Same great design with none of the modern-day refinement.
If you’re not a fan of all-new, luxed-up G-Class, Mercedes is straight-up dangling some forbidden fruit just out of reach. In some markets – such as Germany, the Middles East, and Australia – Mercedes sells what it calls the G-Class Professional. It’s a stripped-down box with four-wheel-drive capabilities and none of the expensive, luxurious amenities. However, this isn’t a stripped-down version of the new 2019 G-Class. No, the Professional rides on old bones dating back to 1990 when Mercedes split the model in two – the luxury version we know today, and the Professional workhorse that's recognized by its chassis code – 461.
"The 461 continues, and we offer that in a number of markets, but only markets that will accept Euro 5 or have a professional application where Euro 5 is acceptable," Ian Hadley James, the Mercedes marketing executive responsible for the G-Class range, told Road & Track. "Government use, armed forces, that kind of thing."
Three versions of the 461 G-Class are built by hand alongside the all-new version at Magna-Steyr in Graz, Austria. There’s the classic boxy wagon, a chassis-cab design, and a 6x6. Bare-bones barely describes the G-Class Professional. The interior looks ripped from the 1990s – but in a good way.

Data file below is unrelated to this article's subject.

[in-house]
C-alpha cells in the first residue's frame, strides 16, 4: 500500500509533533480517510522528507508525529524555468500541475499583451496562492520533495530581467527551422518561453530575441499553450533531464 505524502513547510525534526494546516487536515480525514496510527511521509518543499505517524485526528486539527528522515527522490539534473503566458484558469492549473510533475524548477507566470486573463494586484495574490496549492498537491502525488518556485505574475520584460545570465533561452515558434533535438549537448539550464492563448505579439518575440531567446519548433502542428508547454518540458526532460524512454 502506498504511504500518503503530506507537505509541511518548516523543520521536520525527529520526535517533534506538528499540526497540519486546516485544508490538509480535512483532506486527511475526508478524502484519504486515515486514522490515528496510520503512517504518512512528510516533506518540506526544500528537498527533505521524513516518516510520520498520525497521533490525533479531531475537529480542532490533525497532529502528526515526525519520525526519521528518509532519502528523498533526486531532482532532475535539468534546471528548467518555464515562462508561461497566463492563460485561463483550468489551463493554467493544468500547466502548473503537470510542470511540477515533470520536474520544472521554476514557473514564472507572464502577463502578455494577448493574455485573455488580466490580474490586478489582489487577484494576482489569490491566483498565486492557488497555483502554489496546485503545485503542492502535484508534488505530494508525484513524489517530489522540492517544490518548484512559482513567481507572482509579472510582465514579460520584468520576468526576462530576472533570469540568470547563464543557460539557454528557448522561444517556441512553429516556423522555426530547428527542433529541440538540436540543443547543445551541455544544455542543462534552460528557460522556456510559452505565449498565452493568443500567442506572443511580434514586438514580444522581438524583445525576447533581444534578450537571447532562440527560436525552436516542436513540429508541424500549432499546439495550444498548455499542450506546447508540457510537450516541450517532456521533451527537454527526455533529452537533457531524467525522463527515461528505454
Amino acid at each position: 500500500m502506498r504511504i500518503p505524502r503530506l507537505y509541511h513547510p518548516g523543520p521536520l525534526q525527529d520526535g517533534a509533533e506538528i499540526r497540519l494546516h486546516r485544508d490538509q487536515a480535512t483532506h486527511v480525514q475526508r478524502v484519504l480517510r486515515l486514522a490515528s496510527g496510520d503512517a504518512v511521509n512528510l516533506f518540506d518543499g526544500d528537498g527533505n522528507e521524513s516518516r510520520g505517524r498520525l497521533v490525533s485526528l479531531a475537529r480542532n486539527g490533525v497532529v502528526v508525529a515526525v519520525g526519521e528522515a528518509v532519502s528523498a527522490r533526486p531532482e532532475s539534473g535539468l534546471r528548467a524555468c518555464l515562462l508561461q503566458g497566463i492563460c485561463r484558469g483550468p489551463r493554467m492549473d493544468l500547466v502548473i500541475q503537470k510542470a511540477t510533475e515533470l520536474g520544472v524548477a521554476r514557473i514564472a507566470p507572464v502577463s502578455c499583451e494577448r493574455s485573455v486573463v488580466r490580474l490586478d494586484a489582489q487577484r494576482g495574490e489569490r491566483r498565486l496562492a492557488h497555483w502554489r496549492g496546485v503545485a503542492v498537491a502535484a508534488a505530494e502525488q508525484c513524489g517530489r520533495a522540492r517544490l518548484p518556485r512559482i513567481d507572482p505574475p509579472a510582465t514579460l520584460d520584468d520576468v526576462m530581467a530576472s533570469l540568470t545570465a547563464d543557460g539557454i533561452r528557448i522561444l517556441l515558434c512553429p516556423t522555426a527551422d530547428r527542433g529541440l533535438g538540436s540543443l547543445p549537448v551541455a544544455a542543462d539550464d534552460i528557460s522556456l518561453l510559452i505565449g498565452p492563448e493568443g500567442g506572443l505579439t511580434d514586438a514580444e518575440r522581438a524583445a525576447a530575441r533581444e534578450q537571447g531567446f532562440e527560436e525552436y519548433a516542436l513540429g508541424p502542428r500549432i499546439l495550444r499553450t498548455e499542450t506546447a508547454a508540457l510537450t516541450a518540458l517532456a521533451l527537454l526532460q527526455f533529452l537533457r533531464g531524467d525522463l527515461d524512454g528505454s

"We’ve seen a growth in the 461 sales as well,” James added. “It’s becoming more unique, there’s no other vehicle like that out there. And yet there’s still very much a need for that sort of vehicle."
Mercedes isn’t planning to pull the plug on the model just yet. James told Road & Track the company is actually investing in the G-Class Professional. There’s a market for it that’s buying them up, so it only makes sense to improve the vehicle. However, well some parts of the world get to enjoy the G-Class Professional, one market that won't see the Professional anytime soon is the U.S. Not even our undying love for crossovers and SUVs can entice Mercedes to sell it here – not when it has a lineup of expensive, luxurious crossovers demanding our hard-earned dollars.
Source: Road & Track